- Invited speaker presentation
- Open Access
PReS13-SPK-1572: The therapy management of pain amplification syndrome
- S Maillard1
© Maillard; licensee BioMed Central Ltd. 2013
- Published: 5 December 2013
- Physical Activity
- Young People
- Pain Management
- Pain Syndrome
- Multidisciplinary Team
Discuss presentation and assessment of pain syndromes, including CRPS
Present the bio - psychosocial model of management for these complex patients
Provide a review of different approaches to the therapy management
Pain syndromes often provide the clinician with the most complex challenges in understanding the condition as well as working out the maintaining factors and therefore how to support these patients back to function and recovery. These young people are often very disabled by these conditions and struggle to function in all aspects of their life including school and socially. The bio-psychosocial model of management involving all aspects of their life is the most successful and this often requires an effective multidisciplinary team in order for the outcome to be effective. The most important aspects of treatment are for the clinicians to be clear about the diagnosis and to stop investigations looking for a cause. Secondly the child and family need to realise that the most effective approach is based on 'active participation' in all aspects of the therapy with the goal being self-management and participation in all aspects of life fully.
Treatment should focus upon the young person completing exercises in order to regain movement, strength and stamina resulting in increased function. Work with desensitisation is also important, but not alone from regaining movement and strength. Learning specific pain management techniques, active relaxation and how to pace activities is also important. It is important to focus on solutions, recovery and independent self -management rather than causes as this can prevent recovery. Reintegration into normal activity is important and school attendance should be prioritised followed by returning to sport and other physical activities. The outcomes of effective management is very positive in young people providing they engage with the understanding that they are the solution to the management of the pain.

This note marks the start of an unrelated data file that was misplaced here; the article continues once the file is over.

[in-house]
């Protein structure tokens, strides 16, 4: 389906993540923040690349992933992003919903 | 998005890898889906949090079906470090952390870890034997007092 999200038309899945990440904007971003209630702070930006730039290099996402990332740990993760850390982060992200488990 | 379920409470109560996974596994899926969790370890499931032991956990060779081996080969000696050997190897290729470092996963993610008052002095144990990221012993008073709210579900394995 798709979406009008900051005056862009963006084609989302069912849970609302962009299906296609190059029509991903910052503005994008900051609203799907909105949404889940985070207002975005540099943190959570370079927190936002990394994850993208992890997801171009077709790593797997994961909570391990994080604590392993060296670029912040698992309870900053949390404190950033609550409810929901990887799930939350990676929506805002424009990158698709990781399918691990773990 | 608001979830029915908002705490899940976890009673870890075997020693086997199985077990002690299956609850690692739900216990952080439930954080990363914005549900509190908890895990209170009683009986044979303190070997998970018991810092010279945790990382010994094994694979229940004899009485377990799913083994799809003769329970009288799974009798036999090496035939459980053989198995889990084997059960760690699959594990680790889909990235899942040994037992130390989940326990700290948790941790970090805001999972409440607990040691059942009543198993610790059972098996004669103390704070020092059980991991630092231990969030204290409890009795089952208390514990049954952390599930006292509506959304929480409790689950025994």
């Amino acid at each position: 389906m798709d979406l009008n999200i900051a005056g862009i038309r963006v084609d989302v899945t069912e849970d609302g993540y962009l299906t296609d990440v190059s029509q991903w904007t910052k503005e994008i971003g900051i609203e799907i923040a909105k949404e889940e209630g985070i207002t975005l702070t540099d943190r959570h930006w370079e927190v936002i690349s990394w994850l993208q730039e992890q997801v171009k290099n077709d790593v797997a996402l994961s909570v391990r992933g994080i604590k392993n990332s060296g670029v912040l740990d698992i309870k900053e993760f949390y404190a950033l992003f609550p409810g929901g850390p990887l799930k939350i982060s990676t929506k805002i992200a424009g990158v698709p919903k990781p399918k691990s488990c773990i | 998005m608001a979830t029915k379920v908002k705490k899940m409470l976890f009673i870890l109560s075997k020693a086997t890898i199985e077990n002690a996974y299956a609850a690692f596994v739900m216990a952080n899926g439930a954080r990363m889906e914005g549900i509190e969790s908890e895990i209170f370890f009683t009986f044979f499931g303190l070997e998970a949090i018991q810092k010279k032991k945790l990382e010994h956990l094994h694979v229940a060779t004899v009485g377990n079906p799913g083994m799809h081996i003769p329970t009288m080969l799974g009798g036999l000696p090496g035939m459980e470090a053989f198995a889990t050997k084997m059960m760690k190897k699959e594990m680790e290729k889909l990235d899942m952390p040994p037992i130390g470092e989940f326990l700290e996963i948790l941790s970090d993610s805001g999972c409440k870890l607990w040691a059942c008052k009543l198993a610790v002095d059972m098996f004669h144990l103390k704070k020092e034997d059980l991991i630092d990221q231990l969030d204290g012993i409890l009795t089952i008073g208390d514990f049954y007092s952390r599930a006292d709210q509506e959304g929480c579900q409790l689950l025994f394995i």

This article is published under license to BioMed Central Ltd. This is an Open Access article distributed under the terms of the Creative Commons Attribution License (http://creativecommons.org/licenses/by/2.0), which permits unrestricted use, distribution, and reproduction in any medium, provided the original work is properly cited. The Creative Commons Public Domain Dedication waiver (http://creativecommons.org/publicdomain/zero/1.0/) applies to the data made available in this article, unless otherwise stated.